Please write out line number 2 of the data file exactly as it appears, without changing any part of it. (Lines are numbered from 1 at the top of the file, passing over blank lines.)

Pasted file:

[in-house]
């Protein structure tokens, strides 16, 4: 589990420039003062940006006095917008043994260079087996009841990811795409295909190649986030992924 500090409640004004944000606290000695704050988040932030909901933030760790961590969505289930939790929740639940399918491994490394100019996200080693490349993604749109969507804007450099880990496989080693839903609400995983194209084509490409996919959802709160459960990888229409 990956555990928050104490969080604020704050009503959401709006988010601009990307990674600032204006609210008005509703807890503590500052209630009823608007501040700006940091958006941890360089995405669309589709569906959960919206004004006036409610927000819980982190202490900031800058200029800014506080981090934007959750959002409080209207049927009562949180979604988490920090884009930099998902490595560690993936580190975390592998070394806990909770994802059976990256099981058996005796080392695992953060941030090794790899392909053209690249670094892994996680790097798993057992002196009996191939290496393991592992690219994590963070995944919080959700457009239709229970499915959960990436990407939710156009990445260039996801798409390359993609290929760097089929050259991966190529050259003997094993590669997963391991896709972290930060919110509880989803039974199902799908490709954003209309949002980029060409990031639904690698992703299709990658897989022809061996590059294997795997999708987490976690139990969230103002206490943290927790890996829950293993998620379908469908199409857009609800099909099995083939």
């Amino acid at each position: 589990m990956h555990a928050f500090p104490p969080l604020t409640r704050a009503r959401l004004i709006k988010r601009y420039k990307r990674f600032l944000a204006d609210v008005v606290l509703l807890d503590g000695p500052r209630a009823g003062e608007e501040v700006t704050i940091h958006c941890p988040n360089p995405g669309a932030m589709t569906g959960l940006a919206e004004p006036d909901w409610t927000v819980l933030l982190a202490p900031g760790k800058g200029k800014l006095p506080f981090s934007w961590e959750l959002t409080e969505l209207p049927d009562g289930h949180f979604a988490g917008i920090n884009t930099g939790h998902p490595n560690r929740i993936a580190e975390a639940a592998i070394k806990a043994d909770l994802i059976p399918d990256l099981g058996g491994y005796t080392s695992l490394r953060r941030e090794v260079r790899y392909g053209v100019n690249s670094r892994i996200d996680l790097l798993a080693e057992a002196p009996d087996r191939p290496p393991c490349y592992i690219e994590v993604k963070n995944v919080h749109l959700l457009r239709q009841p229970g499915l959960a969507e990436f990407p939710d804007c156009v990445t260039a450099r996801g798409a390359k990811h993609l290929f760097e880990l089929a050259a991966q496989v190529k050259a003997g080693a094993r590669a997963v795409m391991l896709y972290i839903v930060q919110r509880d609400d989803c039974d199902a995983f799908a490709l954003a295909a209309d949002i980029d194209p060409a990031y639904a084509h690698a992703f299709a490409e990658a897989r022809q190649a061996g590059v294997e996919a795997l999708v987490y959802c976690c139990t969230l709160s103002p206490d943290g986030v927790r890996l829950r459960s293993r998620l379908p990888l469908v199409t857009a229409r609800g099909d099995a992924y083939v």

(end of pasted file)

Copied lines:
């Protein structure tokens, strides 16, 4: 589990420039003062940006006095917008043994260079087996009841990811795409295909190649986030992924 500090409640004004944000606290000695704050988040932030909901933030760790961590969505289930939790929740639940399918491994490394100019996200080693490349993604749109969507804007450099880990496989080693839903609400995983194209084509490409996919959802709160459960990888229409 990956555990928050104490969080604020704050009503959401709006988010601009990307990674600032204006609210008005509703807890503590500052209630009823608007501040700006940091958006941890360089995405669309589709569906959960919206004004006036409610927000819980982190202490900031800058200029800014506080981090934007959750959002409080209207049927009562949180979604988490920090884009930099998902490595560690993936580190975390592998070394806990909770994802059976990256099981058996005796080392695992953060941030090794790899392909053209690249670094892994996680790097798993057992002196009996191939290496393991592992690219994590963070995944919080959700457009239709229970499915959960990436990407939710156009990445260039996801798409390359993609290929760097089929050259991966190529050259003997094993590669997963391991896709972290930060919110509880989803039974199902799908490709954003209309949002980029060409990031639904690698992703299709990658897989022809061996590059294997795997999708987490976690139990969230103002206490943290927790890996829950293993998620379908469908199409857009609800099909099995083939």